3.24.17 Issue #785 info@mckenziemgmt.com 1-877-777-6151 Forward This Newsletter
 

How to Become a Better Practice CEO
By Sally McKenzie, CEO

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Most successful CEOs have years to develop their skills, learn from their failures and build on their successes. Unfortunately, dentists don’t have that luxury. They’re typically thrown into the role of CEO as soon as they open their first practice, without a lot of training or experience to guide them.

And of course most dentists don’t have much interest in the business side of running a practice. They’d much rather just focus on the dentistry and let the rest sort itself out. If that’s your philosophy, I’m willing to bet your practice is struggling and you’re feeling more than a little stressed out.

This all sounds bleak, I know, but if you embrace your role as CEO you’ll notice a huge change in your practice and even in team morale. And keep in mind you don’t have to do this on your own. Through classes like my Dentist CEO Training Program, you’ll learn the skills you need to be an effective leader.

In the meantime, I’ve put together some tips to help you get started on your path to becoming not only a talented dentist, but a successful business owner.

Have a clear vision for your practice.
The ability to articulate where you see the practice in the future is critical to your success. A clear vision will help motivate your team, as well as ensure everyone is on the same page. Without it, both you and your team members will likely feel a little lost. You’ll spend your days just going through the motions, rather than working toward specific goals.

If you haven’t already, sit down with your team members and craft a vision for your practice. Involving them in the process will give them more ownership of the goals you set, motivating them to excel in their roles and truly contribute to practice success.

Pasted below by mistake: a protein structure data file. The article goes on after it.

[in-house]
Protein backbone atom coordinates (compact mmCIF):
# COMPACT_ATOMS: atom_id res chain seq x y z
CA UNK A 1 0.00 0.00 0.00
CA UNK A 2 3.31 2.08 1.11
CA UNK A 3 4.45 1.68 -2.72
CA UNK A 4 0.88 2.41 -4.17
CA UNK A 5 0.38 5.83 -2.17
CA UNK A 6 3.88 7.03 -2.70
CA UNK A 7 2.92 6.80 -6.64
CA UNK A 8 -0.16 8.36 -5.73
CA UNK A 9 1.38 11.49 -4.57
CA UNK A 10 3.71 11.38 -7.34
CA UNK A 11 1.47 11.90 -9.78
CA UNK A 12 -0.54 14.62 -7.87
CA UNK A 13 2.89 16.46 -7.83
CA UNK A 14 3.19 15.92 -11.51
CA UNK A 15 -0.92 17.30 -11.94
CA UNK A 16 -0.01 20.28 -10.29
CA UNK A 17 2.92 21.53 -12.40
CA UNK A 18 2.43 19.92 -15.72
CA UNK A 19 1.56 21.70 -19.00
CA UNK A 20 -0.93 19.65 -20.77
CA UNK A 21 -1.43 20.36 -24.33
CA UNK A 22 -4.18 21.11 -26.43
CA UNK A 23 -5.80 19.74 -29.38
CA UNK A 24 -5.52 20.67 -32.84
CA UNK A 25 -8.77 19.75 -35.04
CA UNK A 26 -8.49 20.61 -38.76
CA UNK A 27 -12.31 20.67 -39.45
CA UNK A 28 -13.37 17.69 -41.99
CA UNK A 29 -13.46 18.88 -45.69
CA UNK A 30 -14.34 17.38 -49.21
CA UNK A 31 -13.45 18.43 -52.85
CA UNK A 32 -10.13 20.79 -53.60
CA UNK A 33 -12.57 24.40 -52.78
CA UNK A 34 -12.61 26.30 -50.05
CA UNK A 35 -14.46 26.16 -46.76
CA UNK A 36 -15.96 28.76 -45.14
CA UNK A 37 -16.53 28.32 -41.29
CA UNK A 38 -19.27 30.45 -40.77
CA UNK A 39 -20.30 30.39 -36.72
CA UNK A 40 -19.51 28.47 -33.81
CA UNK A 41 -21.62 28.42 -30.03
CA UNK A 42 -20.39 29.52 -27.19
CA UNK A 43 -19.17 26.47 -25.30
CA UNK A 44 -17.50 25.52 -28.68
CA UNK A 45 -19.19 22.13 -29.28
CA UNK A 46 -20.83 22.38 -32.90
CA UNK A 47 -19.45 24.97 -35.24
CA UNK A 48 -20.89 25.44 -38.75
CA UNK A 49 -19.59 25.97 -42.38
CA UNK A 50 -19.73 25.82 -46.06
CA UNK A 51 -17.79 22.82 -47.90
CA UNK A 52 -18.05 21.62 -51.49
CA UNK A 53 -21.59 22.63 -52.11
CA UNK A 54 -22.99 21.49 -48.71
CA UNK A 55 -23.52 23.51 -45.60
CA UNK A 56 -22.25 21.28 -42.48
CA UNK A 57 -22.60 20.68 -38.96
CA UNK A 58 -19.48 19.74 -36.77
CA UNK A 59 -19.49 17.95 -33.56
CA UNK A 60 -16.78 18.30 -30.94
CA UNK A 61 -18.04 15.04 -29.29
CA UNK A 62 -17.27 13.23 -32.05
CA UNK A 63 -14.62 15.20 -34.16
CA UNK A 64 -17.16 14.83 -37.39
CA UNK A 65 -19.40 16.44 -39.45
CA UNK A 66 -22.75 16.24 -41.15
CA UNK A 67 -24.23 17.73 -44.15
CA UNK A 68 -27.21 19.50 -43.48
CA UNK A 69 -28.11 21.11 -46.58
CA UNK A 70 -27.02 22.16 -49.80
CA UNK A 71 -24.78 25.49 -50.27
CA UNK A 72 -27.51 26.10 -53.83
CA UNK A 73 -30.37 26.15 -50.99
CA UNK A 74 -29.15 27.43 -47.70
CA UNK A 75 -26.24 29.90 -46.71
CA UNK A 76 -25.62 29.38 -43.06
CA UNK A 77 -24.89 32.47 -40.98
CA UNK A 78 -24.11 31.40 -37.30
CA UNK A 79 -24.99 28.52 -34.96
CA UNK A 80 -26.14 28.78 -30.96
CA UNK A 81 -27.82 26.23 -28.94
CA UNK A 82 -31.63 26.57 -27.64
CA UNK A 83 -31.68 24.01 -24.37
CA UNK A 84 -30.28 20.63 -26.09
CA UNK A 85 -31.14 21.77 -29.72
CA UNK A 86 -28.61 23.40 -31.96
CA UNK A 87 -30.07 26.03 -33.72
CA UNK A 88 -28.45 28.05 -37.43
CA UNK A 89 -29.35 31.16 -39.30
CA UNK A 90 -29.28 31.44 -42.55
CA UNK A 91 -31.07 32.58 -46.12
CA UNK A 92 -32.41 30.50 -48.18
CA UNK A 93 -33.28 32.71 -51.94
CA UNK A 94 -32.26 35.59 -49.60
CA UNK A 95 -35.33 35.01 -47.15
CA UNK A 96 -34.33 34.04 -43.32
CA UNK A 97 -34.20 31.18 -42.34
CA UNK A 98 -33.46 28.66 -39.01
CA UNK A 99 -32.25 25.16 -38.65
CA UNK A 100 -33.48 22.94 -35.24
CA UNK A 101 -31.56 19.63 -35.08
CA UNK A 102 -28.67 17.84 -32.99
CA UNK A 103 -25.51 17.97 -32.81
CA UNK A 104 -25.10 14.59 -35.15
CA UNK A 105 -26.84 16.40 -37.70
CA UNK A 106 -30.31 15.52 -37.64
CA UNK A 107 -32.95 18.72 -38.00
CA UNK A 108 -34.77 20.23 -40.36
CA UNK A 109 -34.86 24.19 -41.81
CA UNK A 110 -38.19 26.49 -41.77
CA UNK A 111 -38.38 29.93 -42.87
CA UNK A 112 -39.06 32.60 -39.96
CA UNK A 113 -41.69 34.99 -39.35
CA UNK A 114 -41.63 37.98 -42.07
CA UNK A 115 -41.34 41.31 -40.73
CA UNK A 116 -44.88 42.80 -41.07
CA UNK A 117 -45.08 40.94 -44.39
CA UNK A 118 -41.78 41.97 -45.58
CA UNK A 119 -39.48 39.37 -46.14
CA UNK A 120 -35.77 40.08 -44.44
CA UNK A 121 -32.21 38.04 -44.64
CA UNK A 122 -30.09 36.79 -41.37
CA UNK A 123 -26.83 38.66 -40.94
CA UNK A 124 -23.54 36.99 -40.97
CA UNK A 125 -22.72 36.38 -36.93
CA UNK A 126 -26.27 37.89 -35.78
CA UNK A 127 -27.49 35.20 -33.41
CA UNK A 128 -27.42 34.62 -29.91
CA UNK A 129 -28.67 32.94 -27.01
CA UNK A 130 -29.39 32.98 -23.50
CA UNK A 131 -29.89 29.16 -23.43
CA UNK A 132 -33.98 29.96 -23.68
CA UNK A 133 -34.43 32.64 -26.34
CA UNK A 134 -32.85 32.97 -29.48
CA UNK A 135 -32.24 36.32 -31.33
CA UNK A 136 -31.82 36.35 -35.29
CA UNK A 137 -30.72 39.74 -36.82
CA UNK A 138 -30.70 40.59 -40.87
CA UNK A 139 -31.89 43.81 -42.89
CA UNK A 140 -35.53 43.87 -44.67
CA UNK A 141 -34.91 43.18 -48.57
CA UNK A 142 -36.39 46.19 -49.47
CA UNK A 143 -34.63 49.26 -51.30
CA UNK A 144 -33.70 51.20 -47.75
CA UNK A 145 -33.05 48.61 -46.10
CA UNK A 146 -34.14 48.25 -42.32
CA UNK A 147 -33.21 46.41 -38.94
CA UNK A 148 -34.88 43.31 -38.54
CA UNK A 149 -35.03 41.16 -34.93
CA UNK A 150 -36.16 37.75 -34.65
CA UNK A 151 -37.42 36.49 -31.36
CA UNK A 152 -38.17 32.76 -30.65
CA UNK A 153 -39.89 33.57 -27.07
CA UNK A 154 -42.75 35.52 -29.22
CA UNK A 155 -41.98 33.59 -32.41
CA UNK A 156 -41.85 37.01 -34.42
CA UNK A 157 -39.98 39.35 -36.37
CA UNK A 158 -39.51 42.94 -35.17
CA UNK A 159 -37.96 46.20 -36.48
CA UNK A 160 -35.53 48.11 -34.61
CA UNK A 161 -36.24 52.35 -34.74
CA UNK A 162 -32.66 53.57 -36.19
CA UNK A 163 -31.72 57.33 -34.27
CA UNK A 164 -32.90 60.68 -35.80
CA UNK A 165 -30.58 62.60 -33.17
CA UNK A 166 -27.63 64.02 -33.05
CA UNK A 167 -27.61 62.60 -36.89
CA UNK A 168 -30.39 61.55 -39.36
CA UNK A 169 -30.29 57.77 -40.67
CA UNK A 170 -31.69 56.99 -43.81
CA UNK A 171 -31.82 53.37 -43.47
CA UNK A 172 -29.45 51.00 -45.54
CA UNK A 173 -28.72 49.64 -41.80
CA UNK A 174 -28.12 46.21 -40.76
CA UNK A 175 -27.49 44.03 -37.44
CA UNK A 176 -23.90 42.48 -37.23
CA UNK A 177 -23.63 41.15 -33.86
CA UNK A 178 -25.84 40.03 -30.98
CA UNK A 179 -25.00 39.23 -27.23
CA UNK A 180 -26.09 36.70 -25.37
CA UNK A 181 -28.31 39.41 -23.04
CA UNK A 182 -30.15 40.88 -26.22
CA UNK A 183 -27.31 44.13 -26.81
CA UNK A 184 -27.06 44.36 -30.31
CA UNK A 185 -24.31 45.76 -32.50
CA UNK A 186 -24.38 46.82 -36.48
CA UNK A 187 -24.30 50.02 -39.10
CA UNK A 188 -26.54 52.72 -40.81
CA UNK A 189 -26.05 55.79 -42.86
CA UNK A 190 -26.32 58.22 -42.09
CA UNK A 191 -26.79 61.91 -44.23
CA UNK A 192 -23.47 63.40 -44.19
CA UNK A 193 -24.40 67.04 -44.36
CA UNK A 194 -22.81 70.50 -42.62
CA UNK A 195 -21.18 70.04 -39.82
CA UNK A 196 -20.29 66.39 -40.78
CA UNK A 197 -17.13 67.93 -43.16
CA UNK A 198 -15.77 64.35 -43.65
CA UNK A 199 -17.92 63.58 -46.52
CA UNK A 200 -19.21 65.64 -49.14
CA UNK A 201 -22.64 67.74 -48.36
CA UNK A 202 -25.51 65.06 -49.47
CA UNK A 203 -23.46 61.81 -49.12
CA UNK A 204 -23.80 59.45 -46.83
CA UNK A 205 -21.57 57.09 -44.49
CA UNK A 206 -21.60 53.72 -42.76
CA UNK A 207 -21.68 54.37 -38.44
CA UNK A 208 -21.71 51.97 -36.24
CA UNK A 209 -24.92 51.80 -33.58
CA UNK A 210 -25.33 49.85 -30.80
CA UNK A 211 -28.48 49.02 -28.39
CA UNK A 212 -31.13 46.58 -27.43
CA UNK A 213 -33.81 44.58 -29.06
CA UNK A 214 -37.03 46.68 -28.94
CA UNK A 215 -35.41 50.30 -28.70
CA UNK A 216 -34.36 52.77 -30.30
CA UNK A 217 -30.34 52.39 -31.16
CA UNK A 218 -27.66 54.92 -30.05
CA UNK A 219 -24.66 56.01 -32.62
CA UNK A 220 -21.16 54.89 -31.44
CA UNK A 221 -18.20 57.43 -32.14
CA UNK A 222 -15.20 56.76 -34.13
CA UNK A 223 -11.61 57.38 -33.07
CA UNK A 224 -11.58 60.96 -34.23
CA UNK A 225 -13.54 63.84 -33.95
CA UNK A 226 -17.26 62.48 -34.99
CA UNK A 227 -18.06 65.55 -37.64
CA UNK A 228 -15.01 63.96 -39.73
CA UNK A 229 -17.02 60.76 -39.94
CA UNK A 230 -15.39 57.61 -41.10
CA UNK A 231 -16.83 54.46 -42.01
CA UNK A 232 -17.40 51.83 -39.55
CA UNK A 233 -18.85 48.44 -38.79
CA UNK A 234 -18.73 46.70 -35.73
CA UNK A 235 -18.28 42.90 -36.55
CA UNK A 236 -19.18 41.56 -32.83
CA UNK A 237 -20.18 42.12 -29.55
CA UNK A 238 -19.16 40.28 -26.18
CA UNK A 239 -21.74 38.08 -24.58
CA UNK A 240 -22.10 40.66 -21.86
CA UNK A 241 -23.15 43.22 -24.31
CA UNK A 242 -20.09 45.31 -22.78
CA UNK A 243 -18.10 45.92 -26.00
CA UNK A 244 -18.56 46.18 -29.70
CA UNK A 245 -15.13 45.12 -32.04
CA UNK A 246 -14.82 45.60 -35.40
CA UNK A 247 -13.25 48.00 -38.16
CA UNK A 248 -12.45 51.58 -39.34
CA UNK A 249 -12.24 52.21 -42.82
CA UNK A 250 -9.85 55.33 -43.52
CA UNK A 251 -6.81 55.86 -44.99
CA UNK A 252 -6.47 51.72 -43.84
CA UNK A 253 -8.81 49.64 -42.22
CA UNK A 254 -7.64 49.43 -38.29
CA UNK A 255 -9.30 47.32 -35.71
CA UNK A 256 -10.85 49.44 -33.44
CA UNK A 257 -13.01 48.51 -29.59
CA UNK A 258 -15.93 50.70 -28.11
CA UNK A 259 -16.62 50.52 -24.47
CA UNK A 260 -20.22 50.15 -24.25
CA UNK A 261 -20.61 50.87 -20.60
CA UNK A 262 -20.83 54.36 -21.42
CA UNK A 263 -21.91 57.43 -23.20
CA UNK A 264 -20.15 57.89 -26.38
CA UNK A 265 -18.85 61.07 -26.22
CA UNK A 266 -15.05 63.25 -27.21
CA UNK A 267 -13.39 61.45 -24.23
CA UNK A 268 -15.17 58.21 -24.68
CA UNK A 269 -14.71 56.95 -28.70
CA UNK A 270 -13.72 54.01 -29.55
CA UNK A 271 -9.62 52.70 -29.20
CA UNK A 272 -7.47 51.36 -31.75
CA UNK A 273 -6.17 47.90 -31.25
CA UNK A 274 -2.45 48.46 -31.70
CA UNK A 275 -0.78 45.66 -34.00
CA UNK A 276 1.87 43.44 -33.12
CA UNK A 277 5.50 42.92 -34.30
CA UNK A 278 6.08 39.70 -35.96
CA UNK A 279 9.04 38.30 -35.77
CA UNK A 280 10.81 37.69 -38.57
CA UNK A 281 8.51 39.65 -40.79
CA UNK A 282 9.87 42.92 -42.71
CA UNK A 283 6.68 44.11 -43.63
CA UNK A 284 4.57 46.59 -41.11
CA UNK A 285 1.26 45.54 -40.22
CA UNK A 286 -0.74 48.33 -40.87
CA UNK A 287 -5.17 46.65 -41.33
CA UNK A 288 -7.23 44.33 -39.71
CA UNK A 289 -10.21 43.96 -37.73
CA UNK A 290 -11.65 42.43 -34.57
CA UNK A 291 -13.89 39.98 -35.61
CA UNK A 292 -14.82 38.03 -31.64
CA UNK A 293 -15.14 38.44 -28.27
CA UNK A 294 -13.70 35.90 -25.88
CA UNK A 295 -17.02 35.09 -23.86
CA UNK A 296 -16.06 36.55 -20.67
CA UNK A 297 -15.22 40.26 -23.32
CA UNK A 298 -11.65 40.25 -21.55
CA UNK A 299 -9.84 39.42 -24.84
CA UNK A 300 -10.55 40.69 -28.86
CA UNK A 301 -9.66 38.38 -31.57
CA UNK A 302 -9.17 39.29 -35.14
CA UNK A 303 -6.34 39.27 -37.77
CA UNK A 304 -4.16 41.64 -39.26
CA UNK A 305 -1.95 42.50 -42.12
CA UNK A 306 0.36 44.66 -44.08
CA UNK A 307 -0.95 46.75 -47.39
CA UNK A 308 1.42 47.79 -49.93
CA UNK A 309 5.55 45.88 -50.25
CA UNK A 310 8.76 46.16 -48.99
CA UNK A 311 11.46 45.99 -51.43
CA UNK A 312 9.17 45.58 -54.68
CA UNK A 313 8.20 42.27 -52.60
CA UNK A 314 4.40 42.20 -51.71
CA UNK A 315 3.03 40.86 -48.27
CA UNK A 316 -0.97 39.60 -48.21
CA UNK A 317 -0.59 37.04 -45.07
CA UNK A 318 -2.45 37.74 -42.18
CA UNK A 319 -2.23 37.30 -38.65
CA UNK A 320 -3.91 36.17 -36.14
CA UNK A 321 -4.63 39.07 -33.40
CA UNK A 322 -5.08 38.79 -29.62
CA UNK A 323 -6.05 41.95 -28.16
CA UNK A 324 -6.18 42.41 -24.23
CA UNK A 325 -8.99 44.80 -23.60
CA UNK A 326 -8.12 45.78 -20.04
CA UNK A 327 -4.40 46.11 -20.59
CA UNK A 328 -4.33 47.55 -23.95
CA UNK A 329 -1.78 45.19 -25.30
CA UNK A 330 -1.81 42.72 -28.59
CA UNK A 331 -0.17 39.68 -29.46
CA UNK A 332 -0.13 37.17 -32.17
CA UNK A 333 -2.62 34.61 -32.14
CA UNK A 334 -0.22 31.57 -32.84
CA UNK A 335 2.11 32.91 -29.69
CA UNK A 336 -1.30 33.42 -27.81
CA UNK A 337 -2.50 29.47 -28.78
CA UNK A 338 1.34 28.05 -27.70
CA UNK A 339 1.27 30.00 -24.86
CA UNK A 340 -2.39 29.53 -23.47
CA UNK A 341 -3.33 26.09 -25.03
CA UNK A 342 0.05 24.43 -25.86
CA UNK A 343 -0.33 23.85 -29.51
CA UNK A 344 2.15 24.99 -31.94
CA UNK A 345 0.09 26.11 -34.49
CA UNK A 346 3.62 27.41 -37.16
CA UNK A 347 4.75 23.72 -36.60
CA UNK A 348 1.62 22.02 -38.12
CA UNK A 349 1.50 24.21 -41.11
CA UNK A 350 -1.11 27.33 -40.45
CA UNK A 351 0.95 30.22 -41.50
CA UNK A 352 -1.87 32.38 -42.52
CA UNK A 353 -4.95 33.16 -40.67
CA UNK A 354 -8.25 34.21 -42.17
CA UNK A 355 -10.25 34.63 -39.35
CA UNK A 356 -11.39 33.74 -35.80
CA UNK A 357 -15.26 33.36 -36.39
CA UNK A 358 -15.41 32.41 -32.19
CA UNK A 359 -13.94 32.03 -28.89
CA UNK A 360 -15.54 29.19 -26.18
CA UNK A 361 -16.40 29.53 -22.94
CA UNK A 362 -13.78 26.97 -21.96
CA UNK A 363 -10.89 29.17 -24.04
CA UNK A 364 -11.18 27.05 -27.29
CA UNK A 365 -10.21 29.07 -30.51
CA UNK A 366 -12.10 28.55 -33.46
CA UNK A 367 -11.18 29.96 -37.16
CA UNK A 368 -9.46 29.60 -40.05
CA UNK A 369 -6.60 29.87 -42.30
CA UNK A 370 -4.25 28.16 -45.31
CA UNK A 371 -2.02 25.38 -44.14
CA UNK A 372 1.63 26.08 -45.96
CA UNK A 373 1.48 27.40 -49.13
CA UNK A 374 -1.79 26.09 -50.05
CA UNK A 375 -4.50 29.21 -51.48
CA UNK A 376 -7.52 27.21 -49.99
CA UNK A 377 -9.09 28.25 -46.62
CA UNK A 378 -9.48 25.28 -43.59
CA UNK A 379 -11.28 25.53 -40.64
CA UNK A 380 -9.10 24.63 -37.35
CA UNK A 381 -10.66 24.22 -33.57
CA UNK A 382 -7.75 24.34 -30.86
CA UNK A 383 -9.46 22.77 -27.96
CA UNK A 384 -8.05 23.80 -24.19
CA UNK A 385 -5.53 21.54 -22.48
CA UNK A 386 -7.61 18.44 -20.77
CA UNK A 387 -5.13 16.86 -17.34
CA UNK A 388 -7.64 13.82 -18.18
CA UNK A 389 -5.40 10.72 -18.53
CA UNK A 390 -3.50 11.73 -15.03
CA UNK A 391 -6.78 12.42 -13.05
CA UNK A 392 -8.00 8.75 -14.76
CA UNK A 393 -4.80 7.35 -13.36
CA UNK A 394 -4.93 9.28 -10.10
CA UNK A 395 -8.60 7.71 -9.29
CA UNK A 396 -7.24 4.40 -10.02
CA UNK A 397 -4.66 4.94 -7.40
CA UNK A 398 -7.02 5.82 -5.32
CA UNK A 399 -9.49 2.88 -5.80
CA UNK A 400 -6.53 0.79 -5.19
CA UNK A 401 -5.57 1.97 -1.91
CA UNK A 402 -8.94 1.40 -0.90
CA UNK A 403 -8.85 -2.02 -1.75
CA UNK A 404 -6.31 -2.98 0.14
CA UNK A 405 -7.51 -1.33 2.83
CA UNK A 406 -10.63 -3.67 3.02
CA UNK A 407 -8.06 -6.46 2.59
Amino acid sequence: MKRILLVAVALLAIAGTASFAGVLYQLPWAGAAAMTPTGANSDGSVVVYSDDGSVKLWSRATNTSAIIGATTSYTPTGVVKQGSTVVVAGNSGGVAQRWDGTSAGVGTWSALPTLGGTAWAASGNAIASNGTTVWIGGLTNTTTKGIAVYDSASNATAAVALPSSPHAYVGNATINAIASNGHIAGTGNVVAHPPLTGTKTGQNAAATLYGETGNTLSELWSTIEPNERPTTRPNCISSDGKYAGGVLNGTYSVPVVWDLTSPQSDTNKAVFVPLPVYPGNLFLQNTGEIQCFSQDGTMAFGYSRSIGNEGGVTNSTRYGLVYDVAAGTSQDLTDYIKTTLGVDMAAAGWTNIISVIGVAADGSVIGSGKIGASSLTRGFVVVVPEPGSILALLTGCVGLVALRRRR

Renew your passion for dentistry.
I know how easy it is to feel burnt out as a dentist. The daily grind can begin to take its toll, especially if your practice is struggling. But to be successful, you truly have to love what you do. If you don’t, both your team members and your patients will know, which could lead to lackluster performance and a dip in patient retention numbers.

It’s important to remember why you became a dentist in the first place. Invest in technology to keep practicing exciting, and carve out time to attend CE courses and learn new skills. Travel to a few tradeshows each year to connect with colleagues and learn about the new products manufacturers have to offer. This will not only keep you energized, it will help renew your passion for the profession you chose.  

When you’re passionate about what you do, it comes through in your interactions with team members and patients. Team members will be more motivated to excel and patients will be more likely to accept the treatment you recommend.

Be open with your employees.
I suggest you create an environment where team members feel like their voices can be heard. Encourage them to share any concerns they have as well as their opinions on how to improve the practice.

Everyone should be aware of the practice vision and your goals. Give team members continual feedback (both positive and constructive) and make your expectations clear through detailed job descriptions and performance measurements. Being open with your team members and creating a collaborative environment will not only raise morale, it will lead to a more efficient practice that consistently meets and even exceeds goals. This level of involvement will also help reduce staff turnover. Team members will be more fulfilled in their jobs, and that will make them excited to come to work each day.

While there are many other steps you can take to become a more effective CEO, focusing on these three areas will set the foundation for excellence in your practice. Keep in mind you also need to develop practical skills to run the business side of your practice, which is where I can help.

If you’re struggling with your role as a business owner, don’t wait to make the necessary changes. The situation will only get worse if you ignore the problem, but if you take the proper steps, you can increase case acceptance and patient retention, boost team morale, reduce your turnover rate and finally meet your full potential.

Next week: Improve your leadership skills and grow your bottom line

For additional information on this topic and more, visit my blog: The Lighter Side

Interested in speaking to me about your practice concerns? Email sallymck@mckenziemgmt.com
Interested in having McKenzie Management Seminars speak to your dental society or study club? Click here.
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